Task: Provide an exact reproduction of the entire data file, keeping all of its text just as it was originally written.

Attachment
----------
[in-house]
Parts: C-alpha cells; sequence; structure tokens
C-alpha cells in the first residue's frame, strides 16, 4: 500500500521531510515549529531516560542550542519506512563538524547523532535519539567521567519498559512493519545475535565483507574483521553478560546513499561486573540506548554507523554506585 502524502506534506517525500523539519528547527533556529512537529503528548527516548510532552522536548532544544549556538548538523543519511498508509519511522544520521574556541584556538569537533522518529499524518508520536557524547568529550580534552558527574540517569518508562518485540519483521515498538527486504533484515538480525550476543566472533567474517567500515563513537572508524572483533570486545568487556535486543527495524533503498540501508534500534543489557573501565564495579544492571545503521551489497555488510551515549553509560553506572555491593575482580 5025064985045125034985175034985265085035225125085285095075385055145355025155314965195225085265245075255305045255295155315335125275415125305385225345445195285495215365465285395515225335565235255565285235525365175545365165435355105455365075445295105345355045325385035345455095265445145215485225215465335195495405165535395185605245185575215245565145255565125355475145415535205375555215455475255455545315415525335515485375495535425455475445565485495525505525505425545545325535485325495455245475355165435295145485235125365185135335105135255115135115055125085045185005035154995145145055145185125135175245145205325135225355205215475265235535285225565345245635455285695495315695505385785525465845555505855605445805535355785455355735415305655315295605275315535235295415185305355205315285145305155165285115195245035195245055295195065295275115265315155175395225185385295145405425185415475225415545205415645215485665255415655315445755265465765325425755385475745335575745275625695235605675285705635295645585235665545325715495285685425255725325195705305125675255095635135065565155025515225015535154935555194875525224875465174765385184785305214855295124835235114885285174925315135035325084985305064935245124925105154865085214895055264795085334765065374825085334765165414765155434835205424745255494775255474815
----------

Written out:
[in-house]
Parts: C-alpha cells; sequence; structure tokens
C-alpha cells in the first residue's frame, strides 16, 4: 500500500521531510515549529531516560542550542519506512563538524547523532535519539567521567519498559512493519545475535565483507574483521553478560546513499561486573540506548554507523554506585 502524502506534506517525500523539519528547527533556529512537529503528548527516548510532552522536548532544544549556538548538523543519511498508509519511522544520521574556541584556538569537533522518529499524518508520536557524547568529550580534552558527574540517569518508562518485540519483521515498538527486504533484515538480525550476543566472533567474517567500515563513537572508524572483533570486545568487556535486543527495524533503498540501508534500534543489557573501565564495579544492571545503521551489497555488510551515549553509560553506572555491593575482580 5025064985045125034985175034985265085035225125085285095075385055145355025155314965195225085265245075255305045255295155315335125275415125305385225345445195285495215365465285395515225335565235255565285235525365175545365165435355105455365075445295105345355045325385035345455095265445145215485225215465335195495405165535395185605245185575215245565145255565125355475145415535205375555215455475255455545315415525335515485375495535425455475445565485495525505525505425545545325535485325495455245475355165435295145485235125365185135335105135255115135115055125085045185005035154995145145055145185125135175245145205325135225355205215475265235535285225565345245635455285695495315695505385785525465845555505855605445805535355785455355735415305655315295605275315535235295415185305355205315285145305155165285115195245035195245055295195065295275115265315155175395225185385295145405425185415475225415545205415645215485665255415655315445755265465765325425755385475745335575745275625695235605675285705635295645585235665545325715495285685425255725325195705305125675255095635135065565155025515225015535154935555194875525224875465174765385184785305214855295124835235114885285174925315135035325084985305064935245124925105154865085214895055264795085334765065374825085334765165414765155434835205424745255494775255474815